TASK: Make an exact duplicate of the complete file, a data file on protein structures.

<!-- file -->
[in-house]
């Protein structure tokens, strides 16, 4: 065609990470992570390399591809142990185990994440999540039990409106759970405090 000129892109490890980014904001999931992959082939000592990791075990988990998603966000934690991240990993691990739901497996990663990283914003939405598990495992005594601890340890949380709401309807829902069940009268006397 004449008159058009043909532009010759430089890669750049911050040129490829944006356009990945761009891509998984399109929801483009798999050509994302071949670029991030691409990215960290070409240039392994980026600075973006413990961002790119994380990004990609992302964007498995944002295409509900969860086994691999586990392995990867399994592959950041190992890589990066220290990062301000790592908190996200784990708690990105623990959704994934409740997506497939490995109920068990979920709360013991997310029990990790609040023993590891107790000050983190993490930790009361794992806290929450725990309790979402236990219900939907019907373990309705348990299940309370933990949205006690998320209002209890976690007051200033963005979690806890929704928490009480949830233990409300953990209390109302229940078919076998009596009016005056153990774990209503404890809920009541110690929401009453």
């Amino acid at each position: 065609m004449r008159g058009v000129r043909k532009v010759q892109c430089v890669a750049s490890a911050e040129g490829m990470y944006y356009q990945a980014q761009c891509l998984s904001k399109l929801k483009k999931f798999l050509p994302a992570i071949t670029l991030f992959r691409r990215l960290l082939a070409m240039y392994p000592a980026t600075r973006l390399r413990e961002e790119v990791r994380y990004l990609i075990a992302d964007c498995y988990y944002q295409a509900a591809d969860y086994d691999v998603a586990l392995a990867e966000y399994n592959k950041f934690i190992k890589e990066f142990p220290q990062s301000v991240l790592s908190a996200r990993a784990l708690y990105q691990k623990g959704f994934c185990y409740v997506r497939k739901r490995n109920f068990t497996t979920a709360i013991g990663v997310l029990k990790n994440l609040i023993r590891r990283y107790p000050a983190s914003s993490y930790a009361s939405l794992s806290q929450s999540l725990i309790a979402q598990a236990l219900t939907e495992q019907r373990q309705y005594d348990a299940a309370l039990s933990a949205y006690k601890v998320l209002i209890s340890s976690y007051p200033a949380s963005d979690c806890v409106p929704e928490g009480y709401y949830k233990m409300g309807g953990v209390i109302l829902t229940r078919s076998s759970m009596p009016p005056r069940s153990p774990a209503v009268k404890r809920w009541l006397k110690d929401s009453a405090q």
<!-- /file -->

[in-house]
């Protein structure tokens, strides 16, 4: 065609990470992570390399591809142990185990994440999540039990409106759970405090 000129892109490890980014904001999931992959082939000592990791075990988990998603966000934690991240990993691990739901497996990663990283914003939405598990495992005594601890340890949380709401309807829902069940009268006397 004449008159058009043909532009010759430089890669750049911050040129490829944006356009990945761009891509998984399109929801483009798999050509994302071949670029991030691409990215960290070409240039392994980026600075973006413990961002790119994380990004990609992302964007498995944002295409509900969860086994691999586990392995990867399994592959950041190992890589990066220290990062301000790592908190996200784990708690990105623990959704994934409740997506497939490995109920068990979920709360013991997310029990990790609040023993590891107790000050983190993490930790009361794992806290929450725990309790979402236990219900939907019907373990309705348990299940309370933990949205006690998320209002209890976690007051200033963005979690806890929704928490009480949830233990409300953990209390109302229940078919076998009596009016005056153990774990209503404890809920009541110690929401009453």
């Amino acid at each position: 065609m004449r008159g058009v000129r043909k532009v010759q892109c430089v890669a750049s490890a911050e040129g490829m990470y944006y356009q990945a980014q761009c891509l998984s904001k399109l929801k483009k999931f798999l050509p994302a992570i071949t670029l991030f992959r691409r990215l960290l082939a070409m240039y392994p000592a980026t600075r973006l390399r413990e961002e790119v990791r994380y990004l990609i075990a992302d964007c498995y988990y944002q295409a509900a591809d969860y086994d691999v998603a586990l392995a990867e966000y399994n592959k950041f934690i190992k890589e990066f142990p220290q990062s301000v991240l790592s908190a996200r990993a784990l708690y990105q691990k623990g959704f994934c185990y409740v997506r497939k739901r490995n109920f068990t497996t979920a709360i013991g990663v997310l029990k990790n994440l609040i023993r590891r990283y107790p000050a983190s914003s993490y930790a009361s939405l794992s806290q929450s999540l725990i309790a979402q598990a236990l219900t939907e495992q019907r373990q309705y005594d348990a299940a309370l039990s933990a949205y006690k601890v998320l209002i209890s340890s976690y007051p200033a949380s963005d979690c806890v409106p929704e928490g009480y709401y949830k233990m409300g309807g953990v209390i109302l829902t229940r078919s076998s759970m009596p009016p005056r069940s153990p774990a209503v009268k404890r809920w009541l006397k110690d929401s009453a405090q």